There’s a scene in the movie where Mandela is called to remove the faecal matter of a dog from a toilet even before it has been inaugurated. Mandela is forced by the villagers to discharge this obligatory duty because of his caste location. Although, somehow, Mandela chose to be a hairstylist by profession, his caste location grants the villagers to compel him to labour in a menial job.
Being a nobody in the village, and wanted by everybody in the village only to exploit his labour, even a child takes Mandela for granted and doesn’t pay him to remove lies from her hair. This symbolically shows the child’s understanding of Dalits’ labor which is taught invisibly by the village collective. The village, a rigid and immobile space, professing its children, the next generation, to strictly adhere to its bounded traditional values to sustain the differences among people.
The village social structure is a hurdle in creating a more democratic society. In the lines of India’s social justice leader Dr B.R. Ambedkar, ‘What is a village but a sink of localism, a den of ignorance, and narrow mindedness’.
Mandela ‘offers’ his labour as a home service too. But this is not the contemporary modern urban corporate concept of service delivery to your home. There’s authority involved. Mandela is summoned by the power holding people in the village to their homes to cut their hair, which he doesn’t have the option to decline. He could face unimaginable consequences if he did. When and where to labour is also decided by people from the dominant castes.
Ayya, the mild village head who constantly fails to settle the dispute between the two caste groups in the village, won’t be able to digest the appearance of Mandela wearing sunglasses. In a scene where Mandela is summoned to shave Ayya’s beard he shows up wearing with his newly gifted goggles, new shirt, and some shining accessories on his body.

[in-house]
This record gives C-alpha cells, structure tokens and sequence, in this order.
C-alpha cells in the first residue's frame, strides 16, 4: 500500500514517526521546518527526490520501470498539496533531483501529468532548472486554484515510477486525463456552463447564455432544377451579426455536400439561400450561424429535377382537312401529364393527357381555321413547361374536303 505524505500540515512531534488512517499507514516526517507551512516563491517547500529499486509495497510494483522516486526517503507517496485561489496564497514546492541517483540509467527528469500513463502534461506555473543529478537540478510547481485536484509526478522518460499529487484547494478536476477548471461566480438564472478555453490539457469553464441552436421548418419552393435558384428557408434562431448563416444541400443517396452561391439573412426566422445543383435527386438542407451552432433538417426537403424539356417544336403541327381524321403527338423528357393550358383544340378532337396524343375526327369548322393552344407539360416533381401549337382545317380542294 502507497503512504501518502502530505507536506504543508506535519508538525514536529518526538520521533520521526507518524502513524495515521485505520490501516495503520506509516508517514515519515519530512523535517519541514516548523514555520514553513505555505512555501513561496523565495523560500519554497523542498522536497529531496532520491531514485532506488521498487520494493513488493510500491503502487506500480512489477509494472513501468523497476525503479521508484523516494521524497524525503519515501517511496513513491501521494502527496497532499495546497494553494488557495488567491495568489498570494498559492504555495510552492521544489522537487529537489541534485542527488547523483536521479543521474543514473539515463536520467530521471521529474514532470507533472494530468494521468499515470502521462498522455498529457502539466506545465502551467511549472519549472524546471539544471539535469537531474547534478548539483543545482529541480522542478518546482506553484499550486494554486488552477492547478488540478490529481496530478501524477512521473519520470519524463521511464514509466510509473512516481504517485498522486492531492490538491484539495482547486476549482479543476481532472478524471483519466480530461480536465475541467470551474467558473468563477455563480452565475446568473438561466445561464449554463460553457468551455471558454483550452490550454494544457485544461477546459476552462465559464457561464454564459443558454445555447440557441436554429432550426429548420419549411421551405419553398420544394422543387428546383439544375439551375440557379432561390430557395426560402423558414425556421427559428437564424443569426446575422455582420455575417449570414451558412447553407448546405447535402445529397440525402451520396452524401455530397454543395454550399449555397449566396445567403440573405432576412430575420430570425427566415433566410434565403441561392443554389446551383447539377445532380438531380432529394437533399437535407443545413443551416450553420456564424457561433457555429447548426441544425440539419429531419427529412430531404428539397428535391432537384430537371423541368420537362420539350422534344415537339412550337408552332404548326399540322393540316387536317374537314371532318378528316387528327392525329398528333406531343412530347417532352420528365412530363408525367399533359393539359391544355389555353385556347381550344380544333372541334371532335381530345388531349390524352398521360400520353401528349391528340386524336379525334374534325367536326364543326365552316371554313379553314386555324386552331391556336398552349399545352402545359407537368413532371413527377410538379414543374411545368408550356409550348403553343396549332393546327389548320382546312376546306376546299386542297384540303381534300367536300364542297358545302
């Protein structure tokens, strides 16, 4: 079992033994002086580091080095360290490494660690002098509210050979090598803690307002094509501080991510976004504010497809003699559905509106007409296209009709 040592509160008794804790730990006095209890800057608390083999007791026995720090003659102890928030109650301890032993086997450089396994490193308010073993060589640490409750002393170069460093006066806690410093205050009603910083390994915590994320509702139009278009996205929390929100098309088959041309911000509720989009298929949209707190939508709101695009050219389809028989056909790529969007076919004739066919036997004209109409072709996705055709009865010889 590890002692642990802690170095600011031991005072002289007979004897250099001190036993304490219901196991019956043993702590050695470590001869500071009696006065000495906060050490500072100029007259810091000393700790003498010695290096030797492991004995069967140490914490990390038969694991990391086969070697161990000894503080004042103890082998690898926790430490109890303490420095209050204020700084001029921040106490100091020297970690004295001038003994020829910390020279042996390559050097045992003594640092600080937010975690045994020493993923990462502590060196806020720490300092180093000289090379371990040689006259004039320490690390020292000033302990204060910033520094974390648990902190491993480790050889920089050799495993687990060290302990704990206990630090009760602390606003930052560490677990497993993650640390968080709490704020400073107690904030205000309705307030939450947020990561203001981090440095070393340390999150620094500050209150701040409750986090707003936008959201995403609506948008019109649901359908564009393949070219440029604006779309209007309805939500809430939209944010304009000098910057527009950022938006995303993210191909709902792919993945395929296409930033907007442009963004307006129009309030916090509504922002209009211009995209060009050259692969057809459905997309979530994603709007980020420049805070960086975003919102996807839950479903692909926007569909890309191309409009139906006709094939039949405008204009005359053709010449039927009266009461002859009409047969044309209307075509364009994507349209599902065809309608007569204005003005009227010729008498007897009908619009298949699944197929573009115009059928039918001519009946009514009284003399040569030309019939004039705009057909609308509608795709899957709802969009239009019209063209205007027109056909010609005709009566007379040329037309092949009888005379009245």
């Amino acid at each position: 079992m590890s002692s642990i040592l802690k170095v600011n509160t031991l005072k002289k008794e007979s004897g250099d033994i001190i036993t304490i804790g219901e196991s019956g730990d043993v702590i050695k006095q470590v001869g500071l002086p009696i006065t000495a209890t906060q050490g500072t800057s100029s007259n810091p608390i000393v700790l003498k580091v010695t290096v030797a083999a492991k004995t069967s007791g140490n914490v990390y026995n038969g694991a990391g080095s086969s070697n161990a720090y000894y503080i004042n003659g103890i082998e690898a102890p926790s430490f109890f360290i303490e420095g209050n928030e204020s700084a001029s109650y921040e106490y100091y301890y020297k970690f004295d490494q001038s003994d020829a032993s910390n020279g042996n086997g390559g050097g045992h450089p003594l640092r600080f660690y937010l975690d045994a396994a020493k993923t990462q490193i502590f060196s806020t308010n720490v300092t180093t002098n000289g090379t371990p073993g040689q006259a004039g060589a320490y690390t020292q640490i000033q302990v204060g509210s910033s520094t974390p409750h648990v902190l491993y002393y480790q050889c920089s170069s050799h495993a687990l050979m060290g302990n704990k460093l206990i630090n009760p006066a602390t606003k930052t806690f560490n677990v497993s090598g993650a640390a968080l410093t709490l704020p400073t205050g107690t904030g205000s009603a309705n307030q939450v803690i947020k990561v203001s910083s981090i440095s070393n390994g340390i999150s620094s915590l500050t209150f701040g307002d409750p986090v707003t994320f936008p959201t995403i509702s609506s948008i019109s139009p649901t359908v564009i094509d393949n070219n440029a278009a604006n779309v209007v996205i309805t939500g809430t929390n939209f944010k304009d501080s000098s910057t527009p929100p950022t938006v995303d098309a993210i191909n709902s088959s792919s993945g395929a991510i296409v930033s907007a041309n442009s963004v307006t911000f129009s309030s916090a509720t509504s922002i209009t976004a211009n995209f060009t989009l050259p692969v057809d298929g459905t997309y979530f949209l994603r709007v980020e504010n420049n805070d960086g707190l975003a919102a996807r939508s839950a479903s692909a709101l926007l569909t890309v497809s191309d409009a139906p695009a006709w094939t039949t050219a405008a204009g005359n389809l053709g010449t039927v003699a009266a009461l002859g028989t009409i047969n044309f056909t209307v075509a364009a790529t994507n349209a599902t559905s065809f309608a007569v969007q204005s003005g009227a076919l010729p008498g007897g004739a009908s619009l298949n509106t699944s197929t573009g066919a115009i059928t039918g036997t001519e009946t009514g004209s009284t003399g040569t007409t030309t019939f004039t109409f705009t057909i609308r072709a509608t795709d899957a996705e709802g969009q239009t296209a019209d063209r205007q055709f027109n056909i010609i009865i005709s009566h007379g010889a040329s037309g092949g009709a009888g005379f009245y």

Ayya hesitatingly stops him from doing his job because of his fashionable attire. The scene is portrayed so as to show that Mandela is embodied with arrogance because of his new look, for which Ayya stops him performing his duty.
Intolerance of the progressive transition in the appearance of the Dalits is widely witnessed across the country. Several atrocities were perpetrated on Dalits because the Dalit girl or Dalit boy wore jeans. The director’s choosing this particular concept will only reify the stigma associated with Dalit attire.
Mandela’s need to create a new identity for himself has its roots in the idea of safeguarding his hard earned money. Otherwise he is not bothered about a state identity, as it doesn’t make any difference in his life. The social life of being a Dalit with or without a state identity is not much different. In either case you are abused and threatened.
Case 1: ‘You are a Dalit and you must do menial chores.’ Case 2: ‘You are the state’s Dalit, and you should still do menial chores.’
At a point the new identity invites on him new forms of oppression. The voter card allows him to enter the homes of villagers by the front door, not the back door like before. But it also invites a permanent boycott of his hairstyle services, a threat to his livelihood.
Mandela realises at a point in the movie that he should use his vote for the good of society, but this is not a self generated idea. Scolded by the villagers, a sense of guilt is constructed in Mandela’s mind which incites him to do some good work. When an infrastructural reformation is happening in the village they start praising him. So, Mandela’s new identity is neither acknowledged nor appreciated unless and until he does something that’s undoable in the village.
Mandela faces caste violence all through the film and hardly anyone rescues him. Mandela is a vote, not a human with dignity. Even in the climax scene, when he’s about to be killed, he’s helpless and he don’t think of escaping. The villagers come to rescue him because they are impressed by the developmental works that happened in the village. If he had done nothing, no one would have joined hands to help him.
Modernity had not fulfilled the promise of complete liberty to the Dalits and other lowered castes. Though electoral participation brought a political value to the Dalits’ presence, it was limited to the period of elections. The vote could not bring down the tradition of caste and instead reinforced it. Whoever wins the election, will the Dalits’ social economic condition remain the same?
Shiva Thrishul teaches media studies at Bhavan’s Vivekanada Degree College, Hyderabad, and is pursuing a PhD from Osmania University